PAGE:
I don’t think anyone understood how paying attention to our breathing would reduce stress. But we quickly got down to it, sitting quietly and breathing in, breathing out, trying to let our thoughts drift through our minds without hindrance. We could sit on pillows, either cross-legged or with our legs folded beneath us, or we could sit in a chair. Chris didn’t even try sitting cross-legged because he knew he’d never get comfortable. I had no problem, but my back started to hurt after a while so I leaned against a wall.
After a little more explanation and discussion, we tried a different exercise: a “body scan,” which involved lying on our backs on our mats while Turner instructed us to focus on relaxing our bodies. (A few gentle snores signaled that some relaxed a little too well.)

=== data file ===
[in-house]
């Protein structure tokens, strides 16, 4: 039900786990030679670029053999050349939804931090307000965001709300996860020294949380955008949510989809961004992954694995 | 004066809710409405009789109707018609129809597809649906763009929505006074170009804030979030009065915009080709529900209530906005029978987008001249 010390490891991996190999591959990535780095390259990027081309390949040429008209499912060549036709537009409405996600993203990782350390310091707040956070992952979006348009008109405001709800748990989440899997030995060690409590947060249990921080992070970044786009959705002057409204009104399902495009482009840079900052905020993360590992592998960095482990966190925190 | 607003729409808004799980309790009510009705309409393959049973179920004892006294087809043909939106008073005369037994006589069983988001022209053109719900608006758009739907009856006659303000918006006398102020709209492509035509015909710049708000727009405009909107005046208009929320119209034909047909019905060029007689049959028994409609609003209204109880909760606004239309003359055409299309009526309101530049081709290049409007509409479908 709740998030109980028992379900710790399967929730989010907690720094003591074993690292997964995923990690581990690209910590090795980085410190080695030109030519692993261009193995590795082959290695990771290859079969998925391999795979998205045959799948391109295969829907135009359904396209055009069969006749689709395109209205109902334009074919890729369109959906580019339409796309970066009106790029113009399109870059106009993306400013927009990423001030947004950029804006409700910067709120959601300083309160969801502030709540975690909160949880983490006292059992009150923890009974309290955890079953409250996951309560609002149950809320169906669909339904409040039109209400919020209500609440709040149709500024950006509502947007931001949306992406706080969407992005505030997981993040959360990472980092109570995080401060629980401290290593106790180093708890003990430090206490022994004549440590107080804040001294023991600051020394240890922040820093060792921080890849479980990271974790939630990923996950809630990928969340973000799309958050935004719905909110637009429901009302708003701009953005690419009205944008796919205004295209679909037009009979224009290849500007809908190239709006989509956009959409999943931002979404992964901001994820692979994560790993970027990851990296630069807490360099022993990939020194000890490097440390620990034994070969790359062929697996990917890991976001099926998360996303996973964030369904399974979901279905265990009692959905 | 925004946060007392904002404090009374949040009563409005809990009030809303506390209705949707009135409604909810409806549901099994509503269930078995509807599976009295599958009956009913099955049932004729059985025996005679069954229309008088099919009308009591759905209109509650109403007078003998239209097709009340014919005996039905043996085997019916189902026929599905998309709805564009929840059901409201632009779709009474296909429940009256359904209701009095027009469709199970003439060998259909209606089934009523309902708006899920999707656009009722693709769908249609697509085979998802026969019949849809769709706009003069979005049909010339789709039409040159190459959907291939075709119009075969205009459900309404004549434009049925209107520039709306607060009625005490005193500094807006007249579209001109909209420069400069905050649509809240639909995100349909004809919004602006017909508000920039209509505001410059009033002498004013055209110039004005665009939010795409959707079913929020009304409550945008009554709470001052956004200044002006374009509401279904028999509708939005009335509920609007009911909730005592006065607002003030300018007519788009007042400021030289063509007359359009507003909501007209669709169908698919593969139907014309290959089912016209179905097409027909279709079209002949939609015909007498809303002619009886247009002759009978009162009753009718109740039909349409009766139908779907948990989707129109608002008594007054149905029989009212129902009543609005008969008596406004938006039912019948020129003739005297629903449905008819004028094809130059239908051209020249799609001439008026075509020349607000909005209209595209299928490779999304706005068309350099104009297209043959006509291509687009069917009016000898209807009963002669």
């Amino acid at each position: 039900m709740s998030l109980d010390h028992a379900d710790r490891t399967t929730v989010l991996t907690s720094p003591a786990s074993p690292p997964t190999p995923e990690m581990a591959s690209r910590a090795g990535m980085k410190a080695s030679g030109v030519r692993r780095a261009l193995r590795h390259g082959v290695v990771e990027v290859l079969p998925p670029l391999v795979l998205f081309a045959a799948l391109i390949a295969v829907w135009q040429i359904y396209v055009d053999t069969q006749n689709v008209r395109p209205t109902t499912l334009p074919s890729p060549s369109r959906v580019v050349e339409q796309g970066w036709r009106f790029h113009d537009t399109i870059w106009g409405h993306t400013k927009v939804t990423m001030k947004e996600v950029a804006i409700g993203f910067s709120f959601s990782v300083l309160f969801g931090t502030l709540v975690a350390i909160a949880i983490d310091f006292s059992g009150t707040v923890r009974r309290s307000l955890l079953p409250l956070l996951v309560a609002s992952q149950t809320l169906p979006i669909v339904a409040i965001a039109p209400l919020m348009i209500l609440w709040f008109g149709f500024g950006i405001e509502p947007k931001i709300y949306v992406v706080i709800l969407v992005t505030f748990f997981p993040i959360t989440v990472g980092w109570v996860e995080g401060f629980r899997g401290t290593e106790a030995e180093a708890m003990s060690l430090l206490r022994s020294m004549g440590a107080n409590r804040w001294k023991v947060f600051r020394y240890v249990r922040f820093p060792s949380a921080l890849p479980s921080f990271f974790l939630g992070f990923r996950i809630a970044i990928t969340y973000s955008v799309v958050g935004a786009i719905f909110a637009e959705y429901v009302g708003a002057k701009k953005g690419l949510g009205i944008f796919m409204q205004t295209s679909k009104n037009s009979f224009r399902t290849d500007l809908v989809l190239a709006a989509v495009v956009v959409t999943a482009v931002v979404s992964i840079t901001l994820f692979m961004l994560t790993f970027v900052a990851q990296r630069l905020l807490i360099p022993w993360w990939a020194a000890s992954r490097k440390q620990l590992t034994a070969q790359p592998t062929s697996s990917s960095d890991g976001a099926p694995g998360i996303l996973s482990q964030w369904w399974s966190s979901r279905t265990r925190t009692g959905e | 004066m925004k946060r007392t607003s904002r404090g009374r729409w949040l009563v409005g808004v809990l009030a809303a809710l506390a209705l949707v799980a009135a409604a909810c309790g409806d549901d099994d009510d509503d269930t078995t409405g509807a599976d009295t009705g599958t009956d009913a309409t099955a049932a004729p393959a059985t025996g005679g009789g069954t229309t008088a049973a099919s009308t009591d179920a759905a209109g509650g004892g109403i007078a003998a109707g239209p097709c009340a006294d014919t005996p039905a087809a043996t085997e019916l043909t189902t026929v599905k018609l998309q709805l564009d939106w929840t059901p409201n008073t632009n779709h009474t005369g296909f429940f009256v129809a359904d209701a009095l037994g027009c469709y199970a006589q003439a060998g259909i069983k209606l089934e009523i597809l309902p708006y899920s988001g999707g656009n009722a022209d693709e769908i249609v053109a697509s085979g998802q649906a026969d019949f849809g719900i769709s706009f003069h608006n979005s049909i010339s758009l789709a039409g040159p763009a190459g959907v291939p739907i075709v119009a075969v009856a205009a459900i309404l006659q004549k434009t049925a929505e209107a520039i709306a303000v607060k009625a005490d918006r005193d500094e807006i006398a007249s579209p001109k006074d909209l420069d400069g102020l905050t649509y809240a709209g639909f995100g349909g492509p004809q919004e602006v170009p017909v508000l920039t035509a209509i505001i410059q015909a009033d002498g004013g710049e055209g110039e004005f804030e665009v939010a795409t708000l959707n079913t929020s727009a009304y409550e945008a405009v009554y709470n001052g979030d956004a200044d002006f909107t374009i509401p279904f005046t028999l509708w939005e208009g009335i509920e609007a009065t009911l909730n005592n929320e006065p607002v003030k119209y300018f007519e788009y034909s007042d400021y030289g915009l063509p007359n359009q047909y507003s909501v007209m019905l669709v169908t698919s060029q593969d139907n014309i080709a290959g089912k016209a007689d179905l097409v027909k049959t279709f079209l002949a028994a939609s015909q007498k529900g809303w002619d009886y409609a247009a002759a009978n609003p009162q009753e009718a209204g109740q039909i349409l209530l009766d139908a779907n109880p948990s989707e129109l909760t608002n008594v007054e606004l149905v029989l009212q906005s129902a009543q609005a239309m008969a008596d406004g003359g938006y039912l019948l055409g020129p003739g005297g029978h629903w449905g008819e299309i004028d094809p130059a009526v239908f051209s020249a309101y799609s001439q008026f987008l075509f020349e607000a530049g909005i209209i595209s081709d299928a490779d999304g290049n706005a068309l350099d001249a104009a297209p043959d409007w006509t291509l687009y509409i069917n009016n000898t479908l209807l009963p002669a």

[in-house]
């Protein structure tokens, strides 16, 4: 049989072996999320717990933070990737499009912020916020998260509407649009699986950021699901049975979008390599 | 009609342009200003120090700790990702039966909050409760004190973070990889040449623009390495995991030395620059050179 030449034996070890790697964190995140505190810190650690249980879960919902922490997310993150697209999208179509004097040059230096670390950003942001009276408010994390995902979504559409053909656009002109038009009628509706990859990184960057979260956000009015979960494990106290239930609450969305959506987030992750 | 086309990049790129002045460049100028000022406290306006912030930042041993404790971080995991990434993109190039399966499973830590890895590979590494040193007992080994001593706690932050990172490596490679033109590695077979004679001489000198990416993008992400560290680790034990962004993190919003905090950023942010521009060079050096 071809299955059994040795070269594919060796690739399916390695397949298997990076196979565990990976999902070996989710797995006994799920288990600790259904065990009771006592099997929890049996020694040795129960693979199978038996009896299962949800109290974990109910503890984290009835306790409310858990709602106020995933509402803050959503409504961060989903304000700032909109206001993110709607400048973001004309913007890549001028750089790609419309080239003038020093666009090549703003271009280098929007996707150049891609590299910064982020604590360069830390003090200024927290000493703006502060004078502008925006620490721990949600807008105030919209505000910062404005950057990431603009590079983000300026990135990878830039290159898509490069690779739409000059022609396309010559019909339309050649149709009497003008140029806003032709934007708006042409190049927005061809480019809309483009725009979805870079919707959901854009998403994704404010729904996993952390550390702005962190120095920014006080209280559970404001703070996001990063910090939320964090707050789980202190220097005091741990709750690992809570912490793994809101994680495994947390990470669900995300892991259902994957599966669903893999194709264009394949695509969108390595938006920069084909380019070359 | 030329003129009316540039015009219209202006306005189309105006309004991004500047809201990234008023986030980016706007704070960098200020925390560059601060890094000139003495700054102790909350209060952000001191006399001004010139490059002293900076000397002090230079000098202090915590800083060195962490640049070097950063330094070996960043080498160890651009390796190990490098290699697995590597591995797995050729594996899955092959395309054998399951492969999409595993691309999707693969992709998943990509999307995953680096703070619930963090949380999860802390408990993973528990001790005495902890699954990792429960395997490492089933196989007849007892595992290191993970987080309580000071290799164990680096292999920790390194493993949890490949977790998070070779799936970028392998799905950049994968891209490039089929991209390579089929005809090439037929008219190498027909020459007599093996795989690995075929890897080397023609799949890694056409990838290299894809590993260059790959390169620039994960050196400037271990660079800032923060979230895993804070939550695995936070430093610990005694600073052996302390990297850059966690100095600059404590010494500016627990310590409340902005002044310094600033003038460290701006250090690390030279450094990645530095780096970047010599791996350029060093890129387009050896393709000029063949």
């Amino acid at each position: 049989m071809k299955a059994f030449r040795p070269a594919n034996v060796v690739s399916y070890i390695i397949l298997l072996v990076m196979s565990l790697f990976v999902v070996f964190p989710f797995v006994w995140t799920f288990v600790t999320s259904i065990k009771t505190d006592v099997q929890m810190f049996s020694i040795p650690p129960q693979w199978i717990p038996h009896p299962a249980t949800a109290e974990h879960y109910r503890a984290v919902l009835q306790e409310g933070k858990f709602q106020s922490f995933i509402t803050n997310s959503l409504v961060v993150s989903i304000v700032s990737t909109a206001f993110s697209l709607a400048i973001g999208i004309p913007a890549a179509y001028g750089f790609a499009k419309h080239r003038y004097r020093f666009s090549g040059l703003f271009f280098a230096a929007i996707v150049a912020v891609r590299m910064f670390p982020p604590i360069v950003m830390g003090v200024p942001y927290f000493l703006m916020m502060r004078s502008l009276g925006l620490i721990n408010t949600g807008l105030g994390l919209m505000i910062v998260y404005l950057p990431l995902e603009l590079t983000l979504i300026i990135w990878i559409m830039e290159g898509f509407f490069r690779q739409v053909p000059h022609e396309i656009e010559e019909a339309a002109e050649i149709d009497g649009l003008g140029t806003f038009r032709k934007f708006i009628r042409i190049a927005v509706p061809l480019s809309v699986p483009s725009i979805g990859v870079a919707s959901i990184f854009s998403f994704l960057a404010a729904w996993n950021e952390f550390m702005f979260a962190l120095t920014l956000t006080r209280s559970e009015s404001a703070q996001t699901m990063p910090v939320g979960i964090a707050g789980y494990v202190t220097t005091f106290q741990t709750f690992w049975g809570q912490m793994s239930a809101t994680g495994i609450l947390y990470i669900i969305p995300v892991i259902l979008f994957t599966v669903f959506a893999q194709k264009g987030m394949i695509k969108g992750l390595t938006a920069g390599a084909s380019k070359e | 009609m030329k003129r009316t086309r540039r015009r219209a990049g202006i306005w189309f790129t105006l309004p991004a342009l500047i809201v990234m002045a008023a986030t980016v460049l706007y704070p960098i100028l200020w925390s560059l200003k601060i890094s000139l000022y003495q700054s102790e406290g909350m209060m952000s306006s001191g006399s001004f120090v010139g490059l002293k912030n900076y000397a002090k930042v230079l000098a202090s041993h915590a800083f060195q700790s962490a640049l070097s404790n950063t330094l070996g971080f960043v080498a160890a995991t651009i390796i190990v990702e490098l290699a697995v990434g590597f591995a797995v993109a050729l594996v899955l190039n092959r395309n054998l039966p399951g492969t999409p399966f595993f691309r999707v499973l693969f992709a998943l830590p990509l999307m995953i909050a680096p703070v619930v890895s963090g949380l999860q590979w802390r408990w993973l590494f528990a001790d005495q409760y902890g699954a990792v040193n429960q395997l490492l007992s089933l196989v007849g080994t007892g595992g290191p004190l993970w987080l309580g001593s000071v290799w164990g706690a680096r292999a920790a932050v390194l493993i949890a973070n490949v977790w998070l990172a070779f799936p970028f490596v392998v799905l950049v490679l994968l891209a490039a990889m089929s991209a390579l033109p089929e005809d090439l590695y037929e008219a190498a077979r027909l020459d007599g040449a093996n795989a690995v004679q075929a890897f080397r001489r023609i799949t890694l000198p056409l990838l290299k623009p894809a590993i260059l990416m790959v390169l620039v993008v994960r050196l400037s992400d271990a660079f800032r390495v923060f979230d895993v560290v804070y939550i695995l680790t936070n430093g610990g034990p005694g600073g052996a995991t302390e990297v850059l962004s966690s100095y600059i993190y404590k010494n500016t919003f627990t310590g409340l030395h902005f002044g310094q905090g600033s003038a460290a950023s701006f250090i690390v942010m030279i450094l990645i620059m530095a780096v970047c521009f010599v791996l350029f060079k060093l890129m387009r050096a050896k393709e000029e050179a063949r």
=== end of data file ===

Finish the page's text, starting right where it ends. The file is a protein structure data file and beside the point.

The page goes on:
When our instructors asked us to share how we were feeling, everyone had a different experience of staying in the moment. One woman said she felt she couldn’t do it even for a second; her mind flooded with things she had to do. I found I could focus on my breathing for several seconds, and then when I became aware of a thought—like “remember to pick up dry cleaning” or “call Dad tomorrow”—I could let it go without losing my focus on my breathing.
Before we knew it, we were leaving with instructions to practise, starting with five minutes daily. I floated home through the crisp winter air feeling euphoric—and that night I slept better than I had in months.
The Health Benefits of Meditation